Chris Meaux speaks much more confidently about his techie restaurant delivery company these days than he did four years ago when announcing Waitr's launch in Acadiana.
There's a good reason for that. Meaux only had success in a single market, Lake Charles, before launching Waitr in Lafayette. He had no way of knowing that hundreds of thousands of dollars of investment early on would one day be worth billions when the company went public on Nov. 16, 2018.
"That was the day I could stand in front of a group and say, 'OK, I'm no longer a failed entrepreneur,'" Meaux told a crowd Thursday morning during the Broussard Chamber of Commerce's Business Over Breakfast. "Investors who invested in Waitr have made money."
How much money?
Some of Waitr's first investors — all from Louisiana because venture capitalists in Boston, Austin and Silicon Valley refused to back Waitr if Meaux launched in Lake Charles — turned a $10,000 investment into $1.6 million when Waitr was listed on the Nasdaq.
"It was a win for me and for my family personally and a win for the company," Meaux said. "But most importantly, it was a win for our home."
Meaux, a native of Estherwood in Acadia Parish, stressed the importance of making his tech start-up work in south Louisiana during his inspirational presentation at Fezzo's Broussard location.
He'd spent 20 years after college moving from Dallas to Silicon Valley to Europe to work in the technology industry. In the middle of it all, he'd lost his entrepreneurial spirit after investing "almost every penny" into a cloud computing start-up.
"When the internet bubble burst, it crashed miserably," Meaux said. "And when it crashed, I crashed with it."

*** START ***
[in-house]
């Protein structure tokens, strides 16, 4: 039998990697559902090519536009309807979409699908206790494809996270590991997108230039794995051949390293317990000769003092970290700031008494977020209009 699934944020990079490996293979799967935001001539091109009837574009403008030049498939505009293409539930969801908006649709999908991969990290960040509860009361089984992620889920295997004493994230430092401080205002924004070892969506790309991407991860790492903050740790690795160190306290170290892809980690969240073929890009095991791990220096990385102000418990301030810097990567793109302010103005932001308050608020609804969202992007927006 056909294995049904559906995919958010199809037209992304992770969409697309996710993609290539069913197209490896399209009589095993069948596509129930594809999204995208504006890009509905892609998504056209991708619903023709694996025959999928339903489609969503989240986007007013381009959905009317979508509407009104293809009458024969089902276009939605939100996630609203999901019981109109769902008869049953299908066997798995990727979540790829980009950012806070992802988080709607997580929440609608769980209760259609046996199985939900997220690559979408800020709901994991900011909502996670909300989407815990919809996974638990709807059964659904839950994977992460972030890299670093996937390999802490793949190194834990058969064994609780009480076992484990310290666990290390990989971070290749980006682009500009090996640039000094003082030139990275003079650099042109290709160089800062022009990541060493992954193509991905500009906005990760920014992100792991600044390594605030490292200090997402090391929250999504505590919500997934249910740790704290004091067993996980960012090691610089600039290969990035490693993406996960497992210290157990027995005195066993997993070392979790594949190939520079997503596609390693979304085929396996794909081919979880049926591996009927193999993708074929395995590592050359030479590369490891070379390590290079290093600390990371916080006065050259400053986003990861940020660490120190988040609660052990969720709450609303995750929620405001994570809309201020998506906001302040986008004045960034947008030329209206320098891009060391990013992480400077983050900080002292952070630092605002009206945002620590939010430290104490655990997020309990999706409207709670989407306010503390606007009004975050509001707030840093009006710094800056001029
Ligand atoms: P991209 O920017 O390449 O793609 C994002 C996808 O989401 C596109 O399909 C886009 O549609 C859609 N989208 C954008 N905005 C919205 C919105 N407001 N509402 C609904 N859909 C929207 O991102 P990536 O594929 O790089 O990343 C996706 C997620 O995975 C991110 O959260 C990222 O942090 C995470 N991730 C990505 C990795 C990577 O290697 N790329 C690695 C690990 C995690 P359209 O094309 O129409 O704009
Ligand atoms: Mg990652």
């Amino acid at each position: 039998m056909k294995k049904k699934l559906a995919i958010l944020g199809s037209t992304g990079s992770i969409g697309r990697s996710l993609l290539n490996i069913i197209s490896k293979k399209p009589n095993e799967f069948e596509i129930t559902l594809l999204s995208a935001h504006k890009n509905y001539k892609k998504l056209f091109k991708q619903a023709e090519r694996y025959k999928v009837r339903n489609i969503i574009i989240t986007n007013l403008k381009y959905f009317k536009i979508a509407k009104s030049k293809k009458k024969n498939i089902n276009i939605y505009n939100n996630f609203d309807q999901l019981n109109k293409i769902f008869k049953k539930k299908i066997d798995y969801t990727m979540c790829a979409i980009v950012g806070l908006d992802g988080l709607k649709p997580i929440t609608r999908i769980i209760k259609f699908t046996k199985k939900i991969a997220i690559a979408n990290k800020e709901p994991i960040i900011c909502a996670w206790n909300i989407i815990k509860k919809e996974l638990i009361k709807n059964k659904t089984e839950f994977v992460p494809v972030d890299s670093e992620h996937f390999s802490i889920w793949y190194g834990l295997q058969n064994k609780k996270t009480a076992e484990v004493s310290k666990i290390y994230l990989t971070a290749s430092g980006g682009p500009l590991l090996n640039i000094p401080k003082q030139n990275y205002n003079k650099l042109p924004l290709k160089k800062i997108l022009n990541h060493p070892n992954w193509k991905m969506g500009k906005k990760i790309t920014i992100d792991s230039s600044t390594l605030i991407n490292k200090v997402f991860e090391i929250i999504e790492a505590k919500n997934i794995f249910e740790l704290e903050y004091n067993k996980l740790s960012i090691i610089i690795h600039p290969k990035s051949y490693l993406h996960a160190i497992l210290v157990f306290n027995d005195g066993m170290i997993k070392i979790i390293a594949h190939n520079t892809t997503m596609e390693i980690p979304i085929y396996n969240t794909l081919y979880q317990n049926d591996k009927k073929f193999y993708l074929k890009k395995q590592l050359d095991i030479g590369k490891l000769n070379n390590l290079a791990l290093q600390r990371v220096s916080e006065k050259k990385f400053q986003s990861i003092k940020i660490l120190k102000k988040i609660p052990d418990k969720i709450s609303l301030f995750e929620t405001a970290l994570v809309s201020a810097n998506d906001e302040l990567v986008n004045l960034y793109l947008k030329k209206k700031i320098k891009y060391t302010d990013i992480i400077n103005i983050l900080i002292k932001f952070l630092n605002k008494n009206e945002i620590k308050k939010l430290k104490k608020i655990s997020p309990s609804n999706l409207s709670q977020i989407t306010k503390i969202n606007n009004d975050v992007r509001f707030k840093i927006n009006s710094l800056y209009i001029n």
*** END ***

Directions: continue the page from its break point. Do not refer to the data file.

After recovering from the loss and learning he couldn't stand working for corporate America, Meaux rebounded with restaurant ventures in Texas. He eventually moved with his family to Lake Charles to run the Louisiana Swashbucklers professional indoor football team until it ceased operations in 2013.
Meaux was ready to move back to Dallas, but his family didn't want to move away from south Louisiana. Instead, Meaux focused on bringing an event called Startup Weekend to Lake Charles, but he was told he would need to participate in one before he could host one.
It was at a Startup Weekend event in Gainesville, Florida — where Meaux borrowed his father's RV to sleep in since money was too tight for a hotel room — that Waitr was born. He planned to pitch Foogle — "Google for food; this is no joke" — to try to answer the question he and his wife had every evening after a long day: What's for dinner?
Instead of pitching Foogle, however, Meaux teamed up with a 20-year-old pitching Waitr, a concept that would allow a user to order and pay for food and drinks at a restaurant without speaking to a waiter.
"So now you know how we got our name," Meaux said.
His team won the October 2013 competition, and instead of focusing on bringing Startup Weekend to Lake Charles, Meaux focused on bringing the idea to life.
With the help of local investors and recent college graduates, Waitr launched in Lake Charles at the end of 2014. The app made a debut in Lafayette in mid-2015.
In 2016, the company averaged 1,000 orders per day in 11 cities in Louisiana, Texas and California. By 2017, Waitr averaged 5,000 orders a day and Saints Quarterback Drew Brees invested $10 million in the company.
Texas billionaire Tilman Fertitta, owner of the Houston Rockets and Landry's, purchased Waitr for $308 million a year ago with the intention of making the company public.
"That boy from Estherwood, Louisiana, that builds this startup without Silicon Valley venture capital help, gets Drew Brees to invest in the company and sells the company to Tilman Fertitta, you just can't write this stuff," Meaux said. "Even still today talking about it, it kind of amazes me that this was my life — that this is my life."
Today, Waitr provides delivery service from more than 25,000 restaurants in 750 cities across the country. The company employs more than 18,000 people, including drivers. About 6,000 of those are based in Louisiana, and 1,300 of them are corporate employees.
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